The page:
The main focus of traditional allergy practice is the diseases involving the IgE-histamine response—hay fever, eczema, and asthma. These are termed "atopies" (hereditary allergies); sensitive individuals have a genetic or at least familial propensity for experiencing these diseases sometime in their lives. These problems are more common in children and tend to regress with age. When such problems start later in life, they may be less genetically dominated and more related to other factors. Each of these conditions involves increased sensitivity to certain allergens. For example, an asthmatic or eczema sufferer may be allergic to eggs, wheat, or milk; hay fever sufferers are usually sensitive to pollen and environmental agents. Isolating the specific reactions and avoiding the agents that cause them, and/or using injection desensitization, may relieve the symptomatology. However, in all these cases, even with an elimination of symptoms, there is still the potential for the problem because of genetic or familial predisposition. Schools of natural healing or Chinese medicine may view these allergy problems in terms of body biochemical or energy imbalances and attempt to offer relief by correcting these difficulties. Nutritional medicine may have a lot to offer the allergic person by providing the optimum tissue and cellular nutrient levels that allow improved function and reduced allergic symptoms.
A deeper realm of allergy and immunology has fascinated many physicians in the last two decades. This is now incorporated into the field of clinical ecology. It involves our interaction with the environment and its effect on human health and disease. Clinical ecologists are physicians who evaluate and treat chronic illness on the basis of allergy, immune response (and immune weakness), and nutrition. Therapy may involve isolation from allergens, dietary changes, and an "orthomolecular" approach to nutritional supplements—that is, using higher amounts of various nutrients to support the body’s functions and to alter abnormal physiology and correct functional or metabolic nutritional imbalances. Problems such as chronic fatigue, rapid aging, recurrent infections, arthritis, headaches, asthma, and mental illness have been treated successfully with this approach. The theories of "cerebral allergy" and "allergy-addiction" have been set forth by these pioneering physicians.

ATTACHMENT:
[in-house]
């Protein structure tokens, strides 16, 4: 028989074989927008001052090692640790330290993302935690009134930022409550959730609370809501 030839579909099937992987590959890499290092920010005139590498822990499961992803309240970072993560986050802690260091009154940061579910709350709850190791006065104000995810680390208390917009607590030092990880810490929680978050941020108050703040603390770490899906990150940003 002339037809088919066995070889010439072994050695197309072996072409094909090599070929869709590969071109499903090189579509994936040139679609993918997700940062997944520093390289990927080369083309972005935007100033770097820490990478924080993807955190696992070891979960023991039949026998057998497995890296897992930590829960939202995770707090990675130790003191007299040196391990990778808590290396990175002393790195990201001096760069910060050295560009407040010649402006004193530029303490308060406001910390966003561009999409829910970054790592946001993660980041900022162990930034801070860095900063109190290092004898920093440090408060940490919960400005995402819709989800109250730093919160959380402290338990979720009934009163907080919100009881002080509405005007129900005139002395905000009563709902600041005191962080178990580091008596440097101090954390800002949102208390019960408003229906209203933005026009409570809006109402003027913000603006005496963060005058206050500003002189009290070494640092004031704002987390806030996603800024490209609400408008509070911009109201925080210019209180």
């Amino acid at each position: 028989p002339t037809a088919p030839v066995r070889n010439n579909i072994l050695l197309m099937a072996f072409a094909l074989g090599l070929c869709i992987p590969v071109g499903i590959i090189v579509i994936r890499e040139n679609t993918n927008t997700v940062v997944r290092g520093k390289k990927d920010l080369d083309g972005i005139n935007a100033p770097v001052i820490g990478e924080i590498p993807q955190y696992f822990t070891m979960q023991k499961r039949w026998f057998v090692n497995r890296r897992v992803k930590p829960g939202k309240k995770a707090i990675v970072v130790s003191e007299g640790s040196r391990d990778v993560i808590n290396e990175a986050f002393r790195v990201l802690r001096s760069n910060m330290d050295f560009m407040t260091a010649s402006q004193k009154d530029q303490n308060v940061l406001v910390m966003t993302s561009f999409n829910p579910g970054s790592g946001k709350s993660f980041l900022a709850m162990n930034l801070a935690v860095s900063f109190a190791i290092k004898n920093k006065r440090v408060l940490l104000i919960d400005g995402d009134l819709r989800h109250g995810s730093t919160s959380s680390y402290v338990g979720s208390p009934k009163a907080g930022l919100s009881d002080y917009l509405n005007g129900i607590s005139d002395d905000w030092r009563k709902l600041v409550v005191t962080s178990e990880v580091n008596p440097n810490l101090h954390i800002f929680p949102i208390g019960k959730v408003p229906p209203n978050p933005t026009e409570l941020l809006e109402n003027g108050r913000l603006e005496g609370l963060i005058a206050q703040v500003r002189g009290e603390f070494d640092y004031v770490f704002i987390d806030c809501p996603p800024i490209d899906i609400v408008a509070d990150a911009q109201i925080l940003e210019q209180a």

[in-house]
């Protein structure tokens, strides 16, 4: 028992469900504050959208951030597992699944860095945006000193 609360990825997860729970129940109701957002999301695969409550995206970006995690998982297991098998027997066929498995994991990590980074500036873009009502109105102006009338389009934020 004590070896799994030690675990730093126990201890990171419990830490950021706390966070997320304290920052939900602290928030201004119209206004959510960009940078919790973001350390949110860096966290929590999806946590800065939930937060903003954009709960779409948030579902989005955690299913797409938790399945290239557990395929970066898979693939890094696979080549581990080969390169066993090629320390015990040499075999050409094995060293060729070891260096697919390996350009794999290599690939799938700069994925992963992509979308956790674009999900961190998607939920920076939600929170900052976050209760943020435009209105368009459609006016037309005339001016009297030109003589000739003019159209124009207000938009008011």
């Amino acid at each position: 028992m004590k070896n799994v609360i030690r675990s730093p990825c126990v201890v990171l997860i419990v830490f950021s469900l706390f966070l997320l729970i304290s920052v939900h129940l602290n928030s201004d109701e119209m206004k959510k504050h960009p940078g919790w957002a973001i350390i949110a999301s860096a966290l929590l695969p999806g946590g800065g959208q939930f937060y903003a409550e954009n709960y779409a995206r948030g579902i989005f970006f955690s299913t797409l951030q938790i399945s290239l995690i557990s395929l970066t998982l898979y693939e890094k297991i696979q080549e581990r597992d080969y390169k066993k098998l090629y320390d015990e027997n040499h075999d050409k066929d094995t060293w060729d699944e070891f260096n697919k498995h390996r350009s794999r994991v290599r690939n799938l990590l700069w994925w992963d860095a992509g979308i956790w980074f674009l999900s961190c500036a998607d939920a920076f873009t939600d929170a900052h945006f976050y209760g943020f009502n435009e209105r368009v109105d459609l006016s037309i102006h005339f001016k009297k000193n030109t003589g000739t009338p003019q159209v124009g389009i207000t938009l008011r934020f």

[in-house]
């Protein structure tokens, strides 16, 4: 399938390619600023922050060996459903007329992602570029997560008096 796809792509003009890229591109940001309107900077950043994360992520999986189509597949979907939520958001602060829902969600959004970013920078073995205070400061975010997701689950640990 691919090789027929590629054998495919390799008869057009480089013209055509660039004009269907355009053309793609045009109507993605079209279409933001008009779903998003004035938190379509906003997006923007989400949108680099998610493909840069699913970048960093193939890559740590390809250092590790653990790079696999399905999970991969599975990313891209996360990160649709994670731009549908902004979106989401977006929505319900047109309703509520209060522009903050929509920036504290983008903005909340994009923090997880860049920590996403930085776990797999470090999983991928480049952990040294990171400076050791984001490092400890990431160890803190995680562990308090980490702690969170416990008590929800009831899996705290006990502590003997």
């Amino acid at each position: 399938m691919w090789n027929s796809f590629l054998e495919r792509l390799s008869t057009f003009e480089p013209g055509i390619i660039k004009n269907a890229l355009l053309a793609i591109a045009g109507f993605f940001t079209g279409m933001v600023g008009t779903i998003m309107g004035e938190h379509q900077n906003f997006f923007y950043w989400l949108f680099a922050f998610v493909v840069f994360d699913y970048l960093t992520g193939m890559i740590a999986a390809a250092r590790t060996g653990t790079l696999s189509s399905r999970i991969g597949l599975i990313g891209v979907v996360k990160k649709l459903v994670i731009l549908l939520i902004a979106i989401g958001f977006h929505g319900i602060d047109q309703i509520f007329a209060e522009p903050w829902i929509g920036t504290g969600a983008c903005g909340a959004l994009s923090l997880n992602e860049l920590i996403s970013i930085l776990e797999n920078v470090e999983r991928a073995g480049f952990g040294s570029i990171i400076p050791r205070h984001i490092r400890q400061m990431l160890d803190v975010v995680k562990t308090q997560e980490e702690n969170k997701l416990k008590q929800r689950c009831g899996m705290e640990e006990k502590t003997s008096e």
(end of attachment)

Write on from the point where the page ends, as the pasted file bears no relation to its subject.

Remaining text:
Herbert Rinkel, M.D., was probably the first to notice the problem of "cumulative allergic reactions," which led to his initial work on the "rotary-diversified" diet. This diet, and variations of it, have been used for over 50 years and each year more physicians employ the diet in their practices. The basic theory of many practicing physicians is that inappropriate immune responses produce antibodies to basically harmless and even usable macromolecules; these reactions may affect the normal body functions. Many of these reactions may be "hidden" or masked in the process of "allergy-addiction." In this case, foods may be acting on the body much like agents such as coffee, alcohol beverages, or tobacco—which are also common allergens. To avoid the withdrawal symptoms, we must regularly take in the specific substance. This type of reaction most commonly causes what are now called "cerebral allergies"—altered neurotransmitter reactions that affect the energy, emotions, and psyche. The theory is that certain allergenic antigens or antigen-antibody complexes cross the blood-brain barrier and cause these unusual reactions. Common cerebral symptoms include headache, dullness, lightheadedness, dizziness, anxiety, irritability, confusion, uncoordination, and depression. Lethargy, aggression, crying spells, insomnia, and even psychotic symptoms may also be experienced. Drs. Rinkel, William Philpott, and Marsha Mandell all have shown a fairly high percentage of food allergies in schizophrenic patients and those with other psychological disorders. Wheat, milk, and tobacco were most commonly found to be involved; "cerebral allergies" in particular can be most significant with the cereal grains. Food allergies may occur as a "fixed" reaction (stable over time), or "cumulative," increasing with repeated use and lessening with avoidance.
Foods Commonly Associated with Specific Allergies